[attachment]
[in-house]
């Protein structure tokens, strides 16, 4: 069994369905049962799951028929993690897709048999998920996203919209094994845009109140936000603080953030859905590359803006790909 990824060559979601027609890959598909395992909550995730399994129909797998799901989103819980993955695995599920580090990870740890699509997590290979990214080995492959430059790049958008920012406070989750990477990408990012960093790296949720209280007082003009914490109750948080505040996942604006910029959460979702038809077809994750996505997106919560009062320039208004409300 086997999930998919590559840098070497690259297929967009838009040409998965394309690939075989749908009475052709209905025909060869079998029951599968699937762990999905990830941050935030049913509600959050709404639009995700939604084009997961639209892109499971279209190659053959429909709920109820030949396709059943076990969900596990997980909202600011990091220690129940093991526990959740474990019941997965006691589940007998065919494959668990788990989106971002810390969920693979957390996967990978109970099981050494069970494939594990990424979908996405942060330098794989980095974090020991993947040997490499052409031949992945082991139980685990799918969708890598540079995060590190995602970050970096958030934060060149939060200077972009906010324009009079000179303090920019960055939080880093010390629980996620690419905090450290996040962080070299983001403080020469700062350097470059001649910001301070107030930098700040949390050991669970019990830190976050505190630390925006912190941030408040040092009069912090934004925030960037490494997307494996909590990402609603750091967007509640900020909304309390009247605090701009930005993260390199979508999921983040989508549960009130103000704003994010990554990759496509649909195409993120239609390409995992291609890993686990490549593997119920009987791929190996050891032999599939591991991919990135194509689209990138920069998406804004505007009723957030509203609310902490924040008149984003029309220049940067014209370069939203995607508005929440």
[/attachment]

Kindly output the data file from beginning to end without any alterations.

[in-house]
């Protein structure tokens, strides 16, 4: 069994369905049962799951028929993690897709048999998920996203919209094994845009109140936000603080953030859905590359803006790909 990824060559979601027609890959598909395992909550995730399994129909797998799901989103819980993955695995599920580090990870740890699509997590290979990214080995492959430059790049958008920012406070989750990477990408990012960093790296949720209280007082003009914490109750948080505040996942604006910029959460979702038809077809994750996505997106919560009062320039208004409300 086997999930998919590559840098070497690259297929967009838009040409998965394309690939075989749908009475052709209905025909060869079998029951599968699937762990999905990830941050935030049913509600959050709404639009995700939604084009997961639209892109499971279209190659053959429909709920109820030949396709059943076990969900596990997980909202600011990091220690129940093991526990959740474990019941997965006691589940007998065919494959668990788990989106971002810390969920693979957390996967990978109970099981050494069970494939594990990424979908996405942060330098794989980095974090020991993947040997490499052409031949992945082991139980685990799918969708890598540079995060590190995602970050970096958030934060060149939060200077972009906010324009009079000179303090920019960055939080880093010390629980996620690419905090450290996040962080070299983001403080020469700062350097470059001649910001301070107030930098700040949390050991669970019990830190976050505190630390925006912190941030408040040092009069912090934004925030960037490494997307494996909590990402609603750091967007509640900020909304309390009247605090701009930005993260390199979508999921983040989508549960009130103000704003994010990554990759496509649909195409993120239609390409995992291609890993686990490549593997119920009987791929190996050891032999599939591991991919990135194509689209990138920069998406804004505007009723957030509203609310902490924040008149984003029309220049940067014209370069939203995607508005929440």